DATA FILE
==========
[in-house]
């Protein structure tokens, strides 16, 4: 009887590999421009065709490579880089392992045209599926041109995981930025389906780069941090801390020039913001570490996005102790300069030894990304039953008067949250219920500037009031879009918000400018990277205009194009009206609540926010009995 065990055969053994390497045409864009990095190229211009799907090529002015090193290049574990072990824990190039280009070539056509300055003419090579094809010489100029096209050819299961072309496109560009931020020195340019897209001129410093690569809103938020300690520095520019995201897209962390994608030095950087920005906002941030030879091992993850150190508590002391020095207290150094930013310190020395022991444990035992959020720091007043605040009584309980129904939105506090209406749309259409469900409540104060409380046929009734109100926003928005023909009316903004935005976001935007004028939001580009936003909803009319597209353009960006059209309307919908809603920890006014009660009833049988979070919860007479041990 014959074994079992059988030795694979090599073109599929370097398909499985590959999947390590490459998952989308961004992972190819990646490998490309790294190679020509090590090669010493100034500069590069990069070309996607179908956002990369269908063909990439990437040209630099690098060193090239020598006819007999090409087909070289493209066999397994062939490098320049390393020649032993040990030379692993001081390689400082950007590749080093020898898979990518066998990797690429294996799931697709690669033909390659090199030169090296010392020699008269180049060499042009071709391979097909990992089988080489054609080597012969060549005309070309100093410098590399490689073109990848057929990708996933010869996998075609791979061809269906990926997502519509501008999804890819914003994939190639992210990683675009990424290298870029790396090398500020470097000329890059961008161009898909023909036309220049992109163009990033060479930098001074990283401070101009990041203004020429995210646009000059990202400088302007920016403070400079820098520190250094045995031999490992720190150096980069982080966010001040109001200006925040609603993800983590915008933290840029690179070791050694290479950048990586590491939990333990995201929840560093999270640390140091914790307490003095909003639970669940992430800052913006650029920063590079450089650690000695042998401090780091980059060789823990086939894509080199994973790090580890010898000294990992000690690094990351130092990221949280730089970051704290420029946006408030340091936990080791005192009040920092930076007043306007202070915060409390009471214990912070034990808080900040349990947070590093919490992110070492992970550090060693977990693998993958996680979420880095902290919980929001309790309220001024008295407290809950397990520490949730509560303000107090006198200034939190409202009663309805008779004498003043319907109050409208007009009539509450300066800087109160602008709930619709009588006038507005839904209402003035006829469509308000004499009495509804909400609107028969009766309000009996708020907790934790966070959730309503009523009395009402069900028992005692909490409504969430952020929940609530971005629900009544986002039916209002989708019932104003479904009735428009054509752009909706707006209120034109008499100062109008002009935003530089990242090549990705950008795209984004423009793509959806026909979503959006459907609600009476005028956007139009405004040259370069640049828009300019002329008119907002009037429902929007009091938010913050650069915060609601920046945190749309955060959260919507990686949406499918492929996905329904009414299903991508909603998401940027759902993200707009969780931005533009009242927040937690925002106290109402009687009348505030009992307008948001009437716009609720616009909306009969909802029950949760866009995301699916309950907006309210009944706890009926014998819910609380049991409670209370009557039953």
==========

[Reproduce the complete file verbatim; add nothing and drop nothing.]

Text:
[in-house]
């Protein structure tokens, strides 16, 4: 009887590999421009065709490579880089392992045209599926041109995981930025389906780069941090801390020039913001570490996005102790300069030894990304039953008067949250219920500037009031879009918000400018990277205009194009009206609540926010009995 065990055969053994390497045409864009990095190229211009799907090529002015090193290049574990072990824990190039280009070539056509300055003419090579094809010489100029096209050819299961072309496109560009931020020195340019897209001129410093690569809103938020300690520095520019995201897209962390994608030095950087920005906002941030030879091992993850150190508590002391020095207290150094930013310190020395022991444990035992959020720091007043605040009584309980129904939105506090209406749309259409469900409540104060409380046929009734109100926003928005023909009316903004935005976001935007004028939001580009936003909803009319597209353009960006059209309307919908809603920890006014009660009833049988979070919860007479041990 014959074994079992059988030795694979090599073109599929370097398909499985590959999947390590490459998952989308961004992972190819990646490998490309790294190679020509090590090669010493100034500069590069990069070309996607179908956002990369269908063909990439990437040209630099690098060193090239020598006819007999090409087909070289493209066999397994062939490098320049390393020649032993040990030379692993001081390689400082950007590749080093020898898979990518066998990797690429294996799931697709690669033909390659090199030169090296010392020699008269180049060499042009071709391979097909990992089988080489054609080597012969060549005309070309100093410098590399490689073109990848057929990708996933010869996998075609791979061809269906990926997502519509501008999804890819914003994939190639992210990683675009990424290298870029790396090398500020470097000329890059961008161009898909023909036309220049992109163009990033060479930098001074990283401070101009990041203004020429995210646009000059990202400088302007920016403070400079820098520190250094045995031999490992720190150096980069982080966010001040109001200006925040609603993800983590915008933290840029690179070791050694290479950048990586590491939990333990995201929840560093999270640390140091914790307490003095909003639970669940992430800052913006650029920063590079450089650690000695042998401090780091980059060789823990086939894509080199994973790090580890010898000294990992000690690094990351130092990221949280730089970051704290420029946006408030340091936990080791005192009040920092930076007043306007202070915060409390009471214990912070034990808080900040349990947070590093919490992110070492992970550090060693977990693998993958996680979420880095902290919980929001309790309220001024008295407290809950397990520490949730509560303000107090006198200034939190409202009663309805008779004498003043319907109050409208007009009539509450300066800087109160602008709930619709009588006038507005839904209402003035006829469509308000004499009495509804909400609107028969009766309000009996708020907790934790966070959730309503009523009395009402069900028992005692909490409504969430952020929940609530971005629900009544986002039916209002989708019932104003479904009735428009054509752009909706707006209120034109008499100062109008002009935003530089990242090549990705950008795209984004423009793509959806026909979503959006459907609600009476005028956007139009405004040259370069640049828009300019002329008119907002009037429902929007009091938010913050650069915060609601920046945190749309955060959260919507990686949406499918492929996905329904009414299903991508909603998401940027759902993200707009969780931005533009009242927040937690925002106290109402009687009348505030009992307008948001009437716009609720616009909306009969909802029950949760866009995301699916309950907006309210009944706890009926014998819910609380049991409670209370009557039953």